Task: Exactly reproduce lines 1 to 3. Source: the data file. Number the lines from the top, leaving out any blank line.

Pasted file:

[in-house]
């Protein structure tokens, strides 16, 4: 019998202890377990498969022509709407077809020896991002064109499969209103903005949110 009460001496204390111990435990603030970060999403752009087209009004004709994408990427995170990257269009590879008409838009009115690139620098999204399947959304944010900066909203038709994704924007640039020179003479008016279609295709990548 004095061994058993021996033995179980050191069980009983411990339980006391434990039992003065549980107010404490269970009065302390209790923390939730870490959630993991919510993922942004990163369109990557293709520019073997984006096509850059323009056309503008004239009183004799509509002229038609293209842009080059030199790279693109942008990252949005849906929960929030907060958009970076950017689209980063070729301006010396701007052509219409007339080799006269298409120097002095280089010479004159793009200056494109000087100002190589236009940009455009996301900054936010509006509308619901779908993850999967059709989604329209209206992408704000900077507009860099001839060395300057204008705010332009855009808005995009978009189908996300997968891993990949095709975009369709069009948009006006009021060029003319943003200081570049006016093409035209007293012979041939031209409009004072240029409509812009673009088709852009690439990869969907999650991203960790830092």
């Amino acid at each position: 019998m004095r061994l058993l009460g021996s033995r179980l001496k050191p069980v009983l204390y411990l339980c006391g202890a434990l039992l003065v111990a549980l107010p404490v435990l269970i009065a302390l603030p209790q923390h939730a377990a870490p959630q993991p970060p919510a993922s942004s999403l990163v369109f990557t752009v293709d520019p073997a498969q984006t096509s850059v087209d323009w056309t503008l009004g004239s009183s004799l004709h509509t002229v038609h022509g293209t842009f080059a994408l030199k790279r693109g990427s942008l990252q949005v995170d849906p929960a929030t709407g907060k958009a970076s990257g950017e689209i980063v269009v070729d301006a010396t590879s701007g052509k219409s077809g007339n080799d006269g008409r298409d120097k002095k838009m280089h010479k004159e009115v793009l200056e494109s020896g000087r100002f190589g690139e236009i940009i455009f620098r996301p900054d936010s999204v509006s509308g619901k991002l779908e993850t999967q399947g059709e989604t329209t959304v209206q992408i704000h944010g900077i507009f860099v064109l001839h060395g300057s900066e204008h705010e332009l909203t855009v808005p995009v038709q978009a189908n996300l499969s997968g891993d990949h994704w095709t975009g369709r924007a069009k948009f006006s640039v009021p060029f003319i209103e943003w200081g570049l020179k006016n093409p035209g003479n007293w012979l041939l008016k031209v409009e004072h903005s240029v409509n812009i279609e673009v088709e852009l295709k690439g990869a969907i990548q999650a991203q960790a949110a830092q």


[in-house]
């Protein structure tokens, strides 16, 4: 019998202890377990498969022509709407077809020896991002064109499969209103903005949110 009460001496204390111990435990603030970060999403752009087209009004004709994408990427995170990257269009590879008409838009009115690139620098999204399947959304944010900066909203038709994704924007640039020179003479008016279609295709990548 004095061994058993021996033995179980050191069980009983411990339980006391434990039992003065549980107010404490269970009065302390209790923390939730870490959630993991919510993922942004990163369109990557293709520019073997984006096509850059323009056309503008004239009183004799509509002229038609293209842009080059030199790279693109942008990252949005849906929960929030907060958009970076950017689209980063070729301006010396701007052509219409007339080799006269298409120097002095280089010479004159793009200056494109000087100002190589236009940009455009996301900054936010509006509308619901779908993850999967059709989604329209209206992408704000900077507009860099001839060395300057204008705010332009855009808005995009978009189908996300997968891993990949095709975009369709069009948009006006009021060029003319943003200081570049006016093409035209007293012979041939031209409009004072240029409509812009673009088709852009690439990869969907999650991203960790830092």
């Amino acid at each position: 019998m004095r061994l058993l009460g021996s033995r179980l001496k050191p069980v009983l204390y411990l339980c006391g202890a434990l039992l003065v111990a549980l107010p404490v435990l269970i009065a302390l603030p209790q923390h939730a377990a870490p959630q993991p970060p919510a993922s942004s999403l990163v369109f990557t752009v293709d520019p073997a498969q984006t096509s850059v087209d323009w056309t503008l009004g004239s009183s004799l004709h509509t002229v038609h022509g293209t842009f080059a994408l030199k790279r693109g990427s942008l990252q949005v995170d849906p929960a929030t709407g907060k958009a970076s990257g950017e689209i980063v269009v070729d301006a010396t590879s701007g052509k219409s077809g007339n080799d006269g008409r298409d120097k002095k838009m280089h010479k004159e009115v793009l200056e494109s020896g000087r100002f190589g690139e236009i940009i455009f620098r996301p900054d936010s999204v509006s509308g619901k991002l779908e993850t999967q399947g059709e989604t329209t959304v209206q992408i704000h944010g900077i507009f860099v064109l001839h060395g300057s900066e204008h705010e332009l909203t855009v808005p995009v038709q978009a189908n996300l499969s997968g891993d990949h994704w095709t975009g369709r924007a069009k948009f006006s640039v009021p060029f003319i209103e943003w200081g570049l020179k006016n093409p035209g003479n007293w012979l041939l008016k031209v409009e004072h903005s240029v409509n812009i279609e673009v088709e852009l295709k690439g990869a969907i990548q999650a991203q960790a949110a830092q």